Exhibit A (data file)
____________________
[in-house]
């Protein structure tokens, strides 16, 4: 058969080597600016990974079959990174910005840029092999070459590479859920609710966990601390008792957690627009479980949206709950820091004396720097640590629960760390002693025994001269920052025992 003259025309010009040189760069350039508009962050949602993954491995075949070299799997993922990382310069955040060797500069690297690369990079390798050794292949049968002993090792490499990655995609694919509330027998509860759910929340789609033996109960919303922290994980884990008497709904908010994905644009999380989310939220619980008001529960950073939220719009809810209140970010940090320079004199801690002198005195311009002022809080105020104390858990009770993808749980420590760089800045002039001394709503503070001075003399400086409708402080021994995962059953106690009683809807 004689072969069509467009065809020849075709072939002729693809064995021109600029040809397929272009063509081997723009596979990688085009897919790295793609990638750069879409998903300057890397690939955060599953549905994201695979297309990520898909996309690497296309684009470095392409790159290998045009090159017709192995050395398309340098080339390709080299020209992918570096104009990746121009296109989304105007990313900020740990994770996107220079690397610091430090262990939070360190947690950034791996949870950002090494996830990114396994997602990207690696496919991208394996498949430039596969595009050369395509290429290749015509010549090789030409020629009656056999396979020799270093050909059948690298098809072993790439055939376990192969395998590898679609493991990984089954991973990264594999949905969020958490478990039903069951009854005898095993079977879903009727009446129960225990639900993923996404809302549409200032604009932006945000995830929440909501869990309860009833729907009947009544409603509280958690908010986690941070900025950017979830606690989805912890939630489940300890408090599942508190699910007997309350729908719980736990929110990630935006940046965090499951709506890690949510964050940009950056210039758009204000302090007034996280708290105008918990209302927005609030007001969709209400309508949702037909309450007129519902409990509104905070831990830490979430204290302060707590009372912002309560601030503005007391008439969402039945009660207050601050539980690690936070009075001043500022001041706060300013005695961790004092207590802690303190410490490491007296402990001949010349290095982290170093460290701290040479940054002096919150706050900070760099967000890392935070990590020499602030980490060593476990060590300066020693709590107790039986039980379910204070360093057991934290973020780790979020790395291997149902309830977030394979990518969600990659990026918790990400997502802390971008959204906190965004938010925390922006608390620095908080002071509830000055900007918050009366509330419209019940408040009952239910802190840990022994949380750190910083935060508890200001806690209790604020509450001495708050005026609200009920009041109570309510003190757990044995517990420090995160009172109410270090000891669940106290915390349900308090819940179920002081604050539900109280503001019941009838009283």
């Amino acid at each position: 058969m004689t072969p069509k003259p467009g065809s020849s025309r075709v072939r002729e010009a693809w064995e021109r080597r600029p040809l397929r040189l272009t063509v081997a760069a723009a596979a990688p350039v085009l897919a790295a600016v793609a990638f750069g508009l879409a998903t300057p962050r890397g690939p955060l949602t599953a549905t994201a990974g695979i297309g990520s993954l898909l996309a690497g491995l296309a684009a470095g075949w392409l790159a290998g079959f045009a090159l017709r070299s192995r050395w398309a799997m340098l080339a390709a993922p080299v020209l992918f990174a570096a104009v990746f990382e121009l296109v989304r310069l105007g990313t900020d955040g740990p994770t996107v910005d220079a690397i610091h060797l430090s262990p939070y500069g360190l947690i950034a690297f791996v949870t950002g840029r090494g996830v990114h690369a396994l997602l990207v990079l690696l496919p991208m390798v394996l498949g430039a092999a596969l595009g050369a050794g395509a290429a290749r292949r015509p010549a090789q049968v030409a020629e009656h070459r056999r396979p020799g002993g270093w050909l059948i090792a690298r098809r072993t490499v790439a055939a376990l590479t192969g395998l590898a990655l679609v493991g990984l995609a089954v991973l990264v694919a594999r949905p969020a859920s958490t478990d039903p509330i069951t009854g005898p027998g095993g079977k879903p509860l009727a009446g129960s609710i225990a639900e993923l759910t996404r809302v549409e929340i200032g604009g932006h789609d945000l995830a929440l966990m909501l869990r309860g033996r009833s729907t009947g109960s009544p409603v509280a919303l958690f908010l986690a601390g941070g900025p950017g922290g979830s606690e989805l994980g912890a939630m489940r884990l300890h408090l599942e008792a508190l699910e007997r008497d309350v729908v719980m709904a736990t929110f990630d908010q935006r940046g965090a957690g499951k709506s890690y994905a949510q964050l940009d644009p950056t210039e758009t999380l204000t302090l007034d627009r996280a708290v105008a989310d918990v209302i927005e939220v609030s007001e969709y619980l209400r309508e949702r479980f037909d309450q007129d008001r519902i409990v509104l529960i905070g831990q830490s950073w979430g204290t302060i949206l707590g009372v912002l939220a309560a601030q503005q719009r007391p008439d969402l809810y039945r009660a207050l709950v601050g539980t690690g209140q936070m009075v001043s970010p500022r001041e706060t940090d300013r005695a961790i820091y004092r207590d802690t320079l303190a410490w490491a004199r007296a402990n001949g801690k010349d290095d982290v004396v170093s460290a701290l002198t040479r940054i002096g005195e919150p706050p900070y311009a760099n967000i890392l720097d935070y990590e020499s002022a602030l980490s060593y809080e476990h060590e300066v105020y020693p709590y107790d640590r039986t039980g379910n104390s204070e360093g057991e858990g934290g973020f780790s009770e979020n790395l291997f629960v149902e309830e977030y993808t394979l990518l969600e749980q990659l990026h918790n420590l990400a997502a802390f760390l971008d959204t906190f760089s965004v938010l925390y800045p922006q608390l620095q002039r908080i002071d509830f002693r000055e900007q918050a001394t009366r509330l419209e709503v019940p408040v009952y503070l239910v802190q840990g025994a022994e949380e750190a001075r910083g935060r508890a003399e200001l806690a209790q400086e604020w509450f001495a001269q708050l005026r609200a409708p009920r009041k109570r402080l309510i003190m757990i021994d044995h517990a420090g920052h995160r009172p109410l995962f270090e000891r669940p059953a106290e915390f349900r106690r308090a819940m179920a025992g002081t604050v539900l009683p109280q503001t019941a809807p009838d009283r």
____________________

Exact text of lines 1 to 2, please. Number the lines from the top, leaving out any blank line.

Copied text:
[in-house]
């Protein structure tokens, strides 16, 4: 058969080597600016990974079959990174910005840029092999070459590479859920609710966990601390008792957690627009479980949206709950820091004396720097640590629960760390002693025994001269920052025992 003259025309010009040189760069350039508009962050949602993954491995075949070299799997993922990382310069955040060797500069690297690369990079390798050794292949049968002993090792490499990655995609694919509330027998509860759910929340789609033996109960919303922290994980884990008497709904908010994905644009999380989310939220619980008001529960950073939220719009809810209140970010940090320079004199801690002198005195311009002022809080105020104390858990009770993808749980420590760089800045002039001394709503503070001075003399400086409708402080021994995962059953106690009683809807 004689072969069509467009065809020849075709072939002729693809064995021109600029040809397929272009063509081997723009596979990688085009897919790295793609990638750069879409998903300057890397690939955060599953549905994201695979297309990520898909996309690497296309684009470095392409790159290998045009090159017709192995050395398309340098080339390709080299020209992918570096104009990746121009296109989304105007990313900020740990994770996107220079690397610091430090262990939070360190947690950034791996949870950002090494996830990114396994997602990207690696496919991208394996498949430039596969595009050369395509290429290749015509010549090789030409020629009656056999396979020799270093050909059948690298098809072993790439055939376990192969395998590898679609493991990984089954991973990264594999949905969020958490478990039903069951009854005898095993079977879903009727009446129960225990639900993923996404809302549409200032604009932006945000995830929440909501869990309860009833729907009947009544409603509280958690908010986690941070900025950017979830606690989805912890939630489940300890408090599942508190699910007997309350729908719980736990929110990630935006940046965090499951709506890690949510964050940009950056210039758009204000302090007034996280708290105008918990209302927005609030007001969709209400309508949702037909309450007129519902409990509104905070831990830490979430204290302060707590009372912002309560601030503005007391008439969402039945009660207050601050539980690690936070009075001043500022001041706060300013005695961790004092207590802690303190410490490491007296402990001949010349290095982290170093460290701290040479940054002096919150706050900070760099967000890392935070990590020499602030980490060593476990060590300066020693709590107790039986039980379910204070360093057991934290973020780790979020790395291997149902309830977030394979990518969600990659990026918790990400997502802390971008959204906190965004938010925390922006608390620095908080002071509830000055900007918050009366509330419209019940408040009952239910802190840990022994949380750190910083935060508890200001806690209790604020509450001495708050005026609200009920009041109570309510003190757990044995517990420090995160009172109410270090000891669940106290915390349900308090819940179920002081604050539900109280503001019941009838009283």